Science education at UT Arlington prior to 1965
The institution known as UT Arlington started out as Arlington College in 1895. It was co-founded by Edward Emmett Rankin, an Arlington civic leader, along with Lee M. Hammond and William M. Trimble, to improve the availability of quality education in the recently founded rural town. A private institution, Arlington College’s first class of roughly 75 students received schooling from the elementary to about today’s high school level. The college consisted of a single wood frame, two-story building located at the current site of the E.H. Hereford University Center. In 1902, the school was converted into Carlisle Military Academy, which included classes in physics, chemistry, geology and botany during its 11-year history.
In 1913, the institution was renamed Arlington Training School; it retained the emphasis on military training. A new annex building was completed to the southeast of the original building in 1916, with biology, chemistry and physics labs located in the half-sunken basement floor. In 1916-17, the institution operated as Arlington Military Academy.
In 1917, the school became a branch of the Agricultural and Mechanical College of Texas (now Texas A&M). The institution was renamed Grubbs Vocational College, in honor of Judge Vincent Grubbs, who led a campaign to create the school. New buildings were constructed, including a three-story brick administration building now known as Ransom Hall, which opened in 1919. It included a classroom and laboratory designated for chemistry and another room designated for “science” use.
In 1923, Grubbs was renamed North Texas Agricultural College (NTAC) and included courses for the final two years of high school as well as junior college. In 1928 the first building specifically designed for science classrooms and labs was completed, with facilities for biology, chemistry, physics as well as agriculture (geology, mathematics and psychology classes were held in other buildings). Originally named the Science Building, it is known today as Preston Hall. A structure which became known as the Roundhouse was built adjacent to the Science Building. It was originally used for showing livestock and was later used for art classes and history department offices before being converted into the institution’s first planetarium in 1981.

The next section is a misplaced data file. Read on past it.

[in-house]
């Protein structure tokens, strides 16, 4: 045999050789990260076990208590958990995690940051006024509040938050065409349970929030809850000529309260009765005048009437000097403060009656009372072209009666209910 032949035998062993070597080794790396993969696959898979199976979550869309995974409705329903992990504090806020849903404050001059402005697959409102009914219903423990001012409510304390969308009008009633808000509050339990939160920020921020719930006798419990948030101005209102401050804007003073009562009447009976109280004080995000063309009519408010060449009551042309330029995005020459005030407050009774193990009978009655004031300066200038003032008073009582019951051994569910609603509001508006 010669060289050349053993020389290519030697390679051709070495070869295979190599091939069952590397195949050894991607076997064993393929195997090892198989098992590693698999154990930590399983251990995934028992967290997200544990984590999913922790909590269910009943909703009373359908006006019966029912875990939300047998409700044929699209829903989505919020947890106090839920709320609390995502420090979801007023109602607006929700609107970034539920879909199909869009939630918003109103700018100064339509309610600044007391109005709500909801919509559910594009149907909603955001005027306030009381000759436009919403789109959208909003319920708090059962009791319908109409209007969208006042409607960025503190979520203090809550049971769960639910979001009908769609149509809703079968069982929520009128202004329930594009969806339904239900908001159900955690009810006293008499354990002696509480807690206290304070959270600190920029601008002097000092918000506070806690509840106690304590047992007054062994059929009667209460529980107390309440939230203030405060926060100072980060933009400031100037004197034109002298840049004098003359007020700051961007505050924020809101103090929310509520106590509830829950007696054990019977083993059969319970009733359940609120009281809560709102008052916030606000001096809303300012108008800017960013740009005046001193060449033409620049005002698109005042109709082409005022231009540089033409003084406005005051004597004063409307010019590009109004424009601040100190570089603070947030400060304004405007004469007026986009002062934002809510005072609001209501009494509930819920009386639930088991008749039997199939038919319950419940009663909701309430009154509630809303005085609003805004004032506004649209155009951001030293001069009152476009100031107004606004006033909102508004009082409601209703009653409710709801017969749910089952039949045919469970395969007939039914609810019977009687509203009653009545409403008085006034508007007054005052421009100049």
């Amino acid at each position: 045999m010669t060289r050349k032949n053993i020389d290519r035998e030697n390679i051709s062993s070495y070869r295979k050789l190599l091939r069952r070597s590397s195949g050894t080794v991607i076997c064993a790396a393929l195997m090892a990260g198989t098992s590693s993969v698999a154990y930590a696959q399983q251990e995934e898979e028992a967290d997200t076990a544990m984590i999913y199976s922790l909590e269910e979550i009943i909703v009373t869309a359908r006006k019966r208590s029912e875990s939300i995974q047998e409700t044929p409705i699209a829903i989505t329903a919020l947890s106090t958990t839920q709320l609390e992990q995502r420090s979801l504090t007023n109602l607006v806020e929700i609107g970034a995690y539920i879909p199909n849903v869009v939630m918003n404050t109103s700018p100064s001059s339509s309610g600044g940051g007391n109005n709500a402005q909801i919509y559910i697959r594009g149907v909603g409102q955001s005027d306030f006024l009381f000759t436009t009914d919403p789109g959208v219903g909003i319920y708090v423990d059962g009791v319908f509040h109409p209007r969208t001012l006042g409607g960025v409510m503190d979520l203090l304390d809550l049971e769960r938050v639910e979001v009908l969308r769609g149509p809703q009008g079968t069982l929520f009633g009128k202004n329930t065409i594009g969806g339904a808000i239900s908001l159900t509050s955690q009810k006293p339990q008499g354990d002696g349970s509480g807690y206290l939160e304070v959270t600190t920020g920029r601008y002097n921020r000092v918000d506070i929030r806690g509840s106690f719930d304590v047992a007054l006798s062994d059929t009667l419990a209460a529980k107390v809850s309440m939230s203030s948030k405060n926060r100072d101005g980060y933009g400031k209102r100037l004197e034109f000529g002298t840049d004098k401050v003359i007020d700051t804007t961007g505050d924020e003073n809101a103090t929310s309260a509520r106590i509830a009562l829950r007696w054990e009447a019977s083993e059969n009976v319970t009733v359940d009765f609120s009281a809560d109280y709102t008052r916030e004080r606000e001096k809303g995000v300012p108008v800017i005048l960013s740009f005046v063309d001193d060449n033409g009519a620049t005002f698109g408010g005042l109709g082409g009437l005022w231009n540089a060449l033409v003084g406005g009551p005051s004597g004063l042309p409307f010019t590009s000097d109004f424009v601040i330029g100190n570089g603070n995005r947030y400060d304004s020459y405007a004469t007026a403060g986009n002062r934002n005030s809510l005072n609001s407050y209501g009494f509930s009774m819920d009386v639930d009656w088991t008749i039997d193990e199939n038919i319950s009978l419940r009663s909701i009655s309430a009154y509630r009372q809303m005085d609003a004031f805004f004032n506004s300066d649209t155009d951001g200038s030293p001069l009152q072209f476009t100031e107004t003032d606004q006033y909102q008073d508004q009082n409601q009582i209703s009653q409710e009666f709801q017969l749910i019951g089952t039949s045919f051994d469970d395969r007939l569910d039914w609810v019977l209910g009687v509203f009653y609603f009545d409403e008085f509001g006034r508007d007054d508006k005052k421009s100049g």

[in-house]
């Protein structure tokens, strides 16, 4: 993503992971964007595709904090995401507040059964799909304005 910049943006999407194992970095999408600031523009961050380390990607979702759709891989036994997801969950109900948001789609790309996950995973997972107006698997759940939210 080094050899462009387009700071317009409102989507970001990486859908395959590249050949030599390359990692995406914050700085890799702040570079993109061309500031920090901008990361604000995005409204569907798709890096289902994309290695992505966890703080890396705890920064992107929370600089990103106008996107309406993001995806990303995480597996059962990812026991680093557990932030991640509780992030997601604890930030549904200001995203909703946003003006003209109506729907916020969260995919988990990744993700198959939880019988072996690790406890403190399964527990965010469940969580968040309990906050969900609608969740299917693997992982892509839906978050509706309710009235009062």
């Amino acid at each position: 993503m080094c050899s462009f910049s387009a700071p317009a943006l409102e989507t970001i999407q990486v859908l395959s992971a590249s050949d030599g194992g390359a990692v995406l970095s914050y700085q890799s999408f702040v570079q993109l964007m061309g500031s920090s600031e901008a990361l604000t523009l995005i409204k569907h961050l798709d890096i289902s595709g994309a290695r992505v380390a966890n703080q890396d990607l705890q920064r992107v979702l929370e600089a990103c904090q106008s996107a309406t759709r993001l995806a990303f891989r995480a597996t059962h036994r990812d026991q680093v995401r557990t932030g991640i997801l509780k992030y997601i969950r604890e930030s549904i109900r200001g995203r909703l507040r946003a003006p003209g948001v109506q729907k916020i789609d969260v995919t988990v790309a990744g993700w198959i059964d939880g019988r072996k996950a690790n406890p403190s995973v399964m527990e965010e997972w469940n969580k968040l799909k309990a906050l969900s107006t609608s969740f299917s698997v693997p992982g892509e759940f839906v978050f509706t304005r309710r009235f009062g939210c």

NTAC became Arlington State College in 1949; the institution was by this time the largest state-supported junior college in the Southwest. In 1949, Science Hall was completed to the west of the Science Building, which was renamed Preston Hall. Science Hall contained classroom and lab space for biology, chemistry and physics classes. In 1951, the Geosciences Building was completed, providing classroom and lab space for geology courses just to the north of Science Hall. An addition to Science Hall was completed in 1965.
In 1959, after more than a decade of effort, Arlington State College became a four-year institution. Academic units were organized under the School of Arts and Sciences — which included the departments of biology, chemistry, geology, mathematics, physics and education/psychology — and the School of Engineering. With ASC’s enrollment growing steadily, administrators lobbied the Texas A&M System board for additional funding and for the creation of graduate programs. ASC administrators felt their school’s interests were being unfairly subordinated to College Station. After five years of being denied by Texas A&M, and with support from North Texas state legislators and business leaders, a bill to transfer ASC to the University of Texas System was passed in 1965.